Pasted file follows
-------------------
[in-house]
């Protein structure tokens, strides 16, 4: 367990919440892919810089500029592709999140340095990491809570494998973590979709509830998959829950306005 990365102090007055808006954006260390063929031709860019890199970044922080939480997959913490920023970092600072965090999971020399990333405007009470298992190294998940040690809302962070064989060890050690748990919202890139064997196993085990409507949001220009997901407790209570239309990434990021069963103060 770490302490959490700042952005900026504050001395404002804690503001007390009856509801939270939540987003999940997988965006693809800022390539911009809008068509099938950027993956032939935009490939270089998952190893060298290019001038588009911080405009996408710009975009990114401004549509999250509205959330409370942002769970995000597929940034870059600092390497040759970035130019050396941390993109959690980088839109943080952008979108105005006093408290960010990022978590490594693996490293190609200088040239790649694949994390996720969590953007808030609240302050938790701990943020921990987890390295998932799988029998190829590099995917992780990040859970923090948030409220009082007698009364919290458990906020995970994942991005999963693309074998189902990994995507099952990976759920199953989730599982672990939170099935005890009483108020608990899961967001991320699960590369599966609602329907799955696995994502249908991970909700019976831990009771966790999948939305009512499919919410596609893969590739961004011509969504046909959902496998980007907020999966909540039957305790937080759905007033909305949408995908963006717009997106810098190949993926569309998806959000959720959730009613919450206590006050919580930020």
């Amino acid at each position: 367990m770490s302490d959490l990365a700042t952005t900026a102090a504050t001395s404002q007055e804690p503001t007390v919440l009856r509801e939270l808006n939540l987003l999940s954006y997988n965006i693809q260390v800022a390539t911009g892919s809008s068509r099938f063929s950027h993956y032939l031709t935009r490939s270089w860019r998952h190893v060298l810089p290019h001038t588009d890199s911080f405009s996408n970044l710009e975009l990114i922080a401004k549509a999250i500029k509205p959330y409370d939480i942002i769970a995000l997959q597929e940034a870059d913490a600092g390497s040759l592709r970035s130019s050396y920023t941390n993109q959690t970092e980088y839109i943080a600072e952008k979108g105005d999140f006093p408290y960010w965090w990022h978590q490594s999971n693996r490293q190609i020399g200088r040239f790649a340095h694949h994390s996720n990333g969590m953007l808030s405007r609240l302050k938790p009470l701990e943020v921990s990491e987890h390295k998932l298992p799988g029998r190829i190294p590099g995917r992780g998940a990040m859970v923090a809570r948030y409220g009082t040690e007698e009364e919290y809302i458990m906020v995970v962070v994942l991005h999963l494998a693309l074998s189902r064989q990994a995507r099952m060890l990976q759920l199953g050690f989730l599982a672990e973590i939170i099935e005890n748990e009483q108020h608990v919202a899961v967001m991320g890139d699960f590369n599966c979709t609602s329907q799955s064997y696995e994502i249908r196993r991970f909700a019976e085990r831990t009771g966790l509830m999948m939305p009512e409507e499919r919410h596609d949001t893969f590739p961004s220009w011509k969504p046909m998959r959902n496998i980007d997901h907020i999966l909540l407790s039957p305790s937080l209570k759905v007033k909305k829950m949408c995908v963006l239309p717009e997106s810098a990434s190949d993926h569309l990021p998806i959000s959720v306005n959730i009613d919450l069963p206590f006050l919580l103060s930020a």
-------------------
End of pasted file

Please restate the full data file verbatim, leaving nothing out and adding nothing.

[in-house]
């Protein structure tokens, strides 16, 4: 367990919440892919810089500029592709999140340095990491809570494998973590979709509830998959829950306005 990365102090007055808006954006260390063929031709860019890199970044922080939480997959913490920023970092600072965090999971020399990333405007009470298992190294998940040690809302962070064989060890050690748990919202890139064997196993085990409507949001220009997901407790209570239309990434990021069963103060 770490302490959490700042952005900026504050001395404002804690503001007390009856509801939270939540987003999940997988965006693809800022390539911009809008068509099938950027993956032939935009490939270089998952190893060298290019001038588009911080405009996408710009975009990114401004549509999250509205959330409370942002769970995000597929940034870059600092390497040759970035130019050396941390993109959690980088839109943080952008979108105005006093408290960010990022978590490594693996490293190609200088040239790649694949994390996720969590953007808030609240302050938790701990943020921990987890390295998932799988029998190829590099995917992780990040859970923090948030409220009082007698009364919290458990906020995970994942991005999963693309074998189902990994995507099952990976759920199953989730599982672990939170099935005890009483108020608990899961967001991320699960590369599966609602329907799955696995994502249908991970909700019976831990009771966790999948939305009512499919919410596609893969590739961004011509969504046909959902496998980007907020999966909540039957305790937080759905007033909305949408995908963006717009997106810098190949993926569309998806959000959720959730009613919450206590006050919580930020």
């Amino acid at each position: 367990m770490s302490d959490l990365a700042t952005t900026a102090a504050t001395s404002q007055e804690p503001t007390v919440l009856r509801e939270l808006n939540l987003l999940s954006y997988n965006i693809q260390v800022a390539t911009g892919s809008s068509r099938f063929s950027h993956y032939l031709t935009r490939s270089w860019r998952h190893v060298l810089p290019h001038t588009d890199s911080f405009s996408n970044l710009e975009l990114i922080a401004k549509a999250i500029k509205p959330y409370d939480i942002i769970a995000l997959q597929e940034a870059d913490a600092g390497s040759l592709r970035s130019s050396y920023t941390n993109q959690t970092e980088y839109i943080a600072e952008k979108g105005d999140f006093p408290y960010w965090w990022h978590q490594s999971n693996r490293q190609i020399g200088r040239f790649a340095h694949h994390s996720n990333g969590m953007l808030s405007r609240l302050k938790p009470l701990e943020v921990s990491e987890h390295k998932l298992p799988g029998r190829i190294p590099g995917r992780g998940a990040m859970v923090a809570r948030y409220g009082t040690e007698e009364e919290y809302i458990m906020v995970v962070v994942l991005h999963l494998a693309l074998s189902r064989q990994a995507r099952m060890l990976q759920l199953g050690f989730l599982a672990e973590i939170i099935e005890n748990e009483q108020h608990v919202a899961v967001m991320g890139d699960f590369n599966c979709t609602s329907q799955s064997y696995e994502i249908r196993r991970f909700a019976e085990r831990t009771g966790l509830m999948m939305p009512e409507e499919r919410h596609d949001t893969f590739p961004s220009w011509k969504p046909m998959r959902n496998i980007d997901h907020i999966l909540l407790s039957p305790s937080l209570k759905v007033k909305k829950m949408c995908v963006l239309p717009e997106s810098a990434s190949d993926h569309l990021p998806i959000s959720v306005n959730i009613d919450l069963p206590f006050l919580l103060s930020a």